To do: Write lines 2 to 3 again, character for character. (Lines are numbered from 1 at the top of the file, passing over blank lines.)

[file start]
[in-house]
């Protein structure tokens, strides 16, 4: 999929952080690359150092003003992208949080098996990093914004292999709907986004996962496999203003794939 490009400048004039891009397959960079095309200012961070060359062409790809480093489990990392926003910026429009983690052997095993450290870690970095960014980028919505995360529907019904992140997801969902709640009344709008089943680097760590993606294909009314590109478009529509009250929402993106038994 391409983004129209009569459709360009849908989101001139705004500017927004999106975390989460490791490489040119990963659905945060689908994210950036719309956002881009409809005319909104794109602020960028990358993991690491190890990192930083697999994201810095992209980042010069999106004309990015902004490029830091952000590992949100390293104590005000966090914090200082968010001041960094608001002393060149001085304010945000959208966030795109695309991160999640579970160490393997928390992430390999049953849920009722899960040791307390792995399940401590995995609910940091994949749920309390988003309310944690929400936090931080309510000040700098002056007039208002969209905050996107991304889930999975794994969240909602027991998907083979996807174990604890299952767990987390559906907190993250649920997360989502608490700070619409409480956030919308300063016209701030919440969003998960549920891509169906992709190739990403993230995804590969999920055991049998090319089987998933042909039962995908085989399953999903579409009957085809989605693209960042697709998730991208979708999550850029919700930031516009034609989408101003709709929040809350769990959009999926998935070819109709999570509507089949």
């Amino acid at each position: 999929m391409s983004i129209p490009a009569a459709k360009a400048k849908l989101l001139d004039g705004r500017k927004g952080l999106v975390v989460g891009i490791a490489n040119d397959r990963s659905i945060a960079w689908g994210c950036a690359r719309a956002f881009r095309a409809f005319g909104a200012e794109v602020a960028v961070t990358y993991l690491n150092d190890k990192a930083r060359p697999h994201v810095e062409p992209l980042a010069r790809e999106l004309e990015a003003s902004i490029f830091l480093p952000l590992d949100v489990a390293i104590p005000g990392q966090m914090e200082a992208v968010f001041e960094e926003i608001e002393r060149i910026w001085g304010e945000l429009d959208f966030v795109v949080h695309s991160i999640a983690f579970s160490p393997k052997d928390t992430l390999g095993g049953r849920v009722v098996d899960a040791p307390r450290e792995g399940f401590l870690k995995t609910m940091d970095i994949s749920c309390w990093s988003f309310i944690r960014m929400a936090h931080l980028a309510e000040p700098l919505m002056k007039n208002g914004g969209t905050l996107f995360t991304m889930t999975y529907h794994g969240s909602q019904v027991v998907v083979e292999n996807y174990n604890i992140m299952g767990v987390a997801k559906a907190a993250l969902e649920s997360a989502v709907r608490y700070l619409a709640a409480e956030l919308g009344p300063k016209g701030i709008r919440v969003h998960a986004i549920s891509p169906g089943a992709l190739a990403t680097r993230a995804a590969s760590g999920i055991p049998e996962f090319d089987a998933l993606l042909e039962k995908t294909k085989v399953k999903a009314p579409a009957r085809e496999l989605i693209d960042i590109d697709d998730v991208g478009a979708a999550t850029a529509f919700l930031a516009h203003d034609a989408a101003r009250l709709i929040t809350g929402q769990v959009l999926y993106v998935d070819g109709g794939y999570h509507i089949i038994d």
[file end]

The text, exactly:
């Protein structure tokens, strides 16, 4: 999929952080690359150092003003992208949080098996990093914004292999709907986004996962496999203003794939 490009400048004039891009397959960079095309200012961070060359062409790809480093489990990392926003910026429009983690052997095993450290870690970095960014980028919505995360529907019904992140997801969902709640009344709008089943680097760590993606294909009314590109478009529509009250929402993106038994 391409983004129209009569459709360009849908989101001139705004500017927004999106975390989460490791490489040119990963659905945060689908994210950036719309956002881009409809005319909104794109602020960028990358993991690491190890990192930083697999994201810095992209980042010069999106004309990015902004490029830091952000590992949100390293104590005000966090914090200082968010001041960094608001002393060149001085304010945000959208966030795109695309991160999640579970160490393997928390992430390999049953849920009722899960040791307390792995399940401590995995609910940091994949749920309390988003309310944690929400936090931080309510000040700098002056007039208002969209905050996107991304889930999975794994969240909602027991998907083979996807174990604890299952767990987390559906907190993250649920997360989502608490700070619409409480956030919308300063016209701030919440969003998960549920891509169906992709190739990403993230995804590969999920055991049998090319089987998933042909039962995908085989399953999903579409009957085809989605693209960042697709998730991208979708999550850029919700930031516009034609989408101003709709929040809350769990959009999926998935070819109709999570509507089949």
């Amino acid at each position: 999929m391409s983004i129209p490009a009569a459709k360009a400048k849908l989101l001139d004039g705004r500017k927004g952080l999106v975390v989460g891009i490791a490489n040119d397959r990963s659905i945060a960079w689908g994210c950036a690359r719309a956002f881009r095309a409809f005319g909104a200012e794109v602020a960028v961070t990358y993991l690491n150092d190890k990192a930083r060359p697999h994201v810095e062409p992209l980042a010069r790809e999106l004309e990015a003003s902004i490029f830091l480093p952000l590992d949100v489990a390293i104590p005000g990392q966090m914090e200082a992208v968010f001041e960094e926003i608001e002393r060149i910026w001085g304010e945000l429009d959208f966030v795109v949080h695309s991160i999640a983690f579970s160490p393997k052997d928390t992430l390999g095993g049953r849920v009722v098996d899960a040791p307390r450290e792995g399940f401590l870690k995995t609910m940091d970095i994949s749920c309390w990093s988003f309310i944690r960014m929400a936090h931080l980028a309510e000040p700098l919505m002056k007039n208002g914004g969209t905050l996107f995360t991304m889930t999975y529907h794994g969240s909602q019904v027991v998907v083979e292999n996807y174990n604890i992140m299952g767990v987390a997801k559906a907190a993250l969902e649920s997360a989502v709907r608490y700070l619409a709640a409480e956030l919308g009344p300063k016209g701030i709008r919440v969003h998960a986004i549920s891509p169906g089943a992709l190739a990403t680097r993230a995804a590969s760590g999920i055991p049998e996962f090319d089987a998933l993606l042909e039962k995908t294909k085989v399953k999903a009314p579409a009957r085809e496999l989605i693209d960042i590109d697709d998730v991208g478009a979708a999550t850029a529509f919700l930031a516009h203003d034609a989408a101003r009250l709709i929040t809350g929402q769990v959009l999926y993106v998935d070819g109709g794939y999570h509507i089949i038994d």